Finding The Right Exfoliator For Your Face

Exfoliating Cleansers: A Natural Cleansing Progression

If the combining of opposing strategies is about strengthening a common purpose while balancing the conflicting factors, nothing exhibits this concept better in terms of skincare than the exfoliating cleanser.

Cleansing, the initial most important and most basic component to any skincare regimen, gently releases the skin from the day’s debris and environmental pollutants preparing it for what’s to come.

Exfoliates also purge the skin of debris but provide an escalation factor in mimicking what the skin does naturally in stripping the skin of residue, dead cells and gland oil build-up that aging skin can no longer accomplish efficiently with regular cleansing alone.

Is it good to exfoliate your face?

In an industry that originated with a few simple steps to proper skincare, cleansing was the purest way possible to properly care for the skin.

As perceptions about appearance and aging changed so did the number of skincare products sitting on the bathroom counter.

In a society where the streamlining of processes is common and the need for multi-functioning products is the norm, the skincare industry’s product lines had to conform.

This change has also complicated the selection of a basic facial cleanser, in that cleansers can no longer just clean the skin. They must perform other functions to compete for the attention of the multi-tasking mindset.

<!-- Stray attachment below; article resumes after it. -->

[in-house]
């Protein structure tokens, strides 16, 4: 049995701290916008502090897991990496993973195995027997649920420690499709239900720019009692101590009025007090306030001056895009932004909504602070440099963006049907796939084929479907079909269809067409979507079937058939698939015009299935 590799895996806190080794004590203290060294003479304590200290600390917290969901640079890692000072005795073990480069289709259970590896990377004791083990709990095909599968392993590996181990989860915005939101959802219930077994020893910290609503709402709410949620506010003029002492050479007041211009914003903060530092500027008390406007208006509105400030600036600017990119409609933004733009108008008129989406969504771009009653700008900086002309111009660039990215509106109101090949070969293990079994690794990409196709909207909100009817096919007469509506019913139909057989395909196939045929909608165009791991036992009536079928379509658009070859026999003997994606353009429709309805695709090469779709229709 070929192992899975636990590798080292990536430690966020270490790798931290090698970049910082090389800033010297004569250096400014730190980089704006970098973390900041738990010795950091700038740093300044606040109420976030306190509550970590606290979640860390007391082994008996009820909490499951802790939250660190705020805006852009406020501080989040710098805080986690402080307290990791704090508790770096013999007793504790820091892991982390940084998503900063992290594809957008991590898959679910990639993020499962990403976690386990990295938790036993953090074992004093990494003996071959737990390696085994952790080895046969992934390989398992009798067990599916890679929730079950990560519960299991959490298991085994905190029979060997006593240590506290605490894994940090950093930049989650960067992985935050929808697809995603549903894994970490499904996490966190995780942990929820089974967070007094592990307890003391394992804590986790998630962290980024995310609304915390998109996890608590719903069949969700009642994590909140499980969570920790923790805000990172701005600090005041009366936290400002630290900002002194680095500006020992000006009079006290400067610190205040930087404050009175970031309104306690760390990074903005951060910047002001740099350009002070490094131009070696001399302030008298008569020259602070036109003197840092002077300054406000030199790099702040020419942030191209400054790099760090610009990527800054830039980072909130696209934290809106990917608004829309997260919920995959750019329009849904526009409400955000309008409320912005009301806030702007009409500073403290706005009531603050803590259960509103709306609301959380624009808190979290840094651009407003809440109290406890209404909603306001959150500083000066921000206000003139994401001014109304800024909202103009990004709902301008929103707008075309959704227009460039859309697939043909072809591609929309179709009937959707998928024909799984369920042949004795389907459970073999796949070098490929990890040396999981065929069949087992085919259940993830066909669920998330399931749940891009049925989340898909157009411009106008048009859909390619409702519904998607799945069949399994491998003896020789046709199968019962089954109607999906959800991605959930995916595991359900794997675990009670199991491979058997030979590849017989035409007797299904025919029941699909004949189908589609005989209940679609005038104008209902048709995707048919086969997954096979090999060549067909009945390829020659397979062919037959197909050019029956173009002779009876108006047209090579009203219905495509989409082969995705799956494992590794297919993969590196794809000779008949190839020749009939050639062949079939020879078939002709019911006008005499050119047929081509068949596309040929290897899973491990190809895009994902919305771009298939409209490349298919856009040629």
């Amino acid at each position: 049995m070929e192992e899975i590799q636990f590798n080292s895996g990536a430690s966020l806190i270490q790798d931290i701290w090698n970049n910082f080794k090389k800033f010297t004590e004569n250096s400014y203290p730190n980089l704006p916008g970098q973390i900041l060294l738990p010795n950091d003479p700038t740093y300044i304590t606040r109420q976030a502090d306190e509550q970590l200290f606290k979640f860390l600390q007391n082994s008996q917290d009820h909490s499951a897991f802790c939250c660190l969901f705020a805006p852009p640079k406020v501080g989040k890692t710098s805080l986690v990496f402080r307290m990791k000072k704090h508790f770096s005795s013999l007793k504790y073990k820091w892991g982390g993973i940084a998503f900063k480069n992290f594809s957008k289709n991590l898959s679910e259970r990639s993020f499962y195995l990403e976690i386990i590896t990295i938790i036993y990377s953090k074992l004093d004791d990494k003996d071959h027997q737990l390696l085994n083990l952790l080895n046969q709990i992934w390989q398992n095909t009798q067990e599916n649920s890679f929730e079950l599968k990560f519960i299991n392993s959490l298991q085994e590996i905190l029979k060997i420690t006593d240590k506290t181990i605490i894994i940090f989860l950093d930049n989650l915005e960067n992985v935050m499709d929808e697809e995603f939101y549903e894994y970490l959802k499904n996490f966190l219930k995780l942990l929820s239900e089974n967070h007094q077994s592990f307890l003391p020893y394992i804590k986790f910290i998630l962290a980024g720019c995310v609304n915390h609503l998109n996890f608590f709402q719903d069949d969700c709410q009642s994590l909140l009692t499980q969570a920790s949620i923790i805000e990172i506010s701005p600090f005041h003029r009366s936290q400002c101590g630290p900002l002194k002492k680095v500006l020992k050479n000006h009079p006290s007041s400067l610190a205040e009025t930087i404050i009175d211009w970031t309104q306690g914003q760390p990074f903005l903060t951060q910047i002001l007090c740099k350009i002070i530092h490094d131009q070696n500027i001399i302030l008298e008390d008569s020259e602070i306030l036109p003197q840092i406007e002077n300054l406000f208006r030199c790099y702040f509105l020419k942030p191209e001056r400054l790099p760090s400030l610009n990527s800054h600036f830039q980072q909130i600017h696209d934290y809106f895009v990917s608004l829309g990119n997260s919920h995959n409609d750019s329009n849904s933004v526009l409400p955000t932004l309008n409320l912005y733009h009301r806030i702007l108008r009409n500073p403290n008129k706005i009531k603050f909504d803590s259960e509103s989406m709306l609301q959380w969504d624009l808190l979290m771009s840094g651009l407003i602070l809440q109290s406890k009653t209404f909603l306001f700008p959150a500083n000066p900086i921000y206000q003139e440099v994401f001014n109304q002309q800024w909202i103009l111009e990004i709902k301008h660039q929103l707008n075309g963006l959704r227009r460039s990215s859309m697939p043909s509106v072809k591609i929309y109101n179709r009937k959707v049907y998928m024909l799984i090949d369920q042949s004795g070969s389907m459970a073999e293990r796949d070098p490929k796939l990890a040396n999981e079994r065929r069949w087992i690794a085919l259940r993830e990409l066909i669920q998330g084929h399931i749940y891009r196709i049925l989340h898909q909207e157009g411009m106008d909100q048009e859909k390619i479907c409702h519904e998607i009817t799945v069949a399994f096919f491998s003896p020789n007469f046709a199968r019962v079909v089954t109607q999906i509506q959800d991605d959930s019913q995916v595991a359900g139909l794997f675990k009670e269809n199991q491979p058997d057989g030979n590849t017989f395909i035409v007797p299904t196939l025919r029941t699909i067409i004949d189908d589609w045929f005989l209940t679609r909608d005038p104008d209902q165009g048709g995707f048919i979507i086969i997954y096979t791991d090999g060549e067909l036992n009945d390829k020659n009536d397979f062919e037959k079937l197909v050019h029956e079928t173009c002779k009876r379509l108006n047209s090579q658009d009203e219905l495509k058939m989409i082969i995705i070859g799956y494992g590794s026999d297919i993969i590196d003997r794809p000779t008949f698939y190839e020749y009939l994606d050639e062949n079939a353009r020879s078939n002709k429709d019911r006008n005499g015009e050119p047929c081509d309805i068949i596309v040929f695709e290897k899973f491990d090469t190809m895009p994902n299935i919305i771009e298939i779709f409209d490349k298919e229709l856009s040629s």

What do exfoliators do?

Beyond the surface, more abrasive exfoliation bolsters what the skin does naturally, a process in decline as the skin ages (source).

The clearing of trapped oil in the skin’s pores, the layering of dead skin cells, and the stimulating of cell turnover all work to maintain optimum skin health.

However, selecting an exfoliate that doesn’t damage the skin in the process can be the challenge.

Often, exfoliates such as crush nutshells, synthetic plastic beads, and rough clothes can perform the task but lead to scaring and increased irritation.

Is chemical exfoliation better than physical?

Chemical alternatives in beta and alpha hydroxides such as glycolic, lactic, salicylic acids often derived from plants and other organic materials tackle cell regeneration from below skin’s surface.

According to Lisa VanBockern, licensed Aesthetician and owner of Tempe, Arizona-based Skin Script Products, “Crushed nut shells can be too aggressive and create microscopic tears in the skin which causes irritation. Chemicals are working their way into the skin and actually doing something at the surface and below the surface of the skin.”

Combining the benefits of a simple cleanser with the enhanced stimulation of an exfoliate provides the gentle detergents the face needs to rid it of oil and debris on the surface while incorporating the more deep-penetrating action essential for pore-reshaping, dead cell-purging and clogged oil gland-pumping. However, aside from deciding tolerance for crushed shell or bead scraping or acid stripping, the frequency must also be considered.

Why Choose Exfoliating Cleansers?

Exfoliating cleansers provide the best opportunity for consistent use in that it is a major component in a product designed for daily use–the cleanser (source).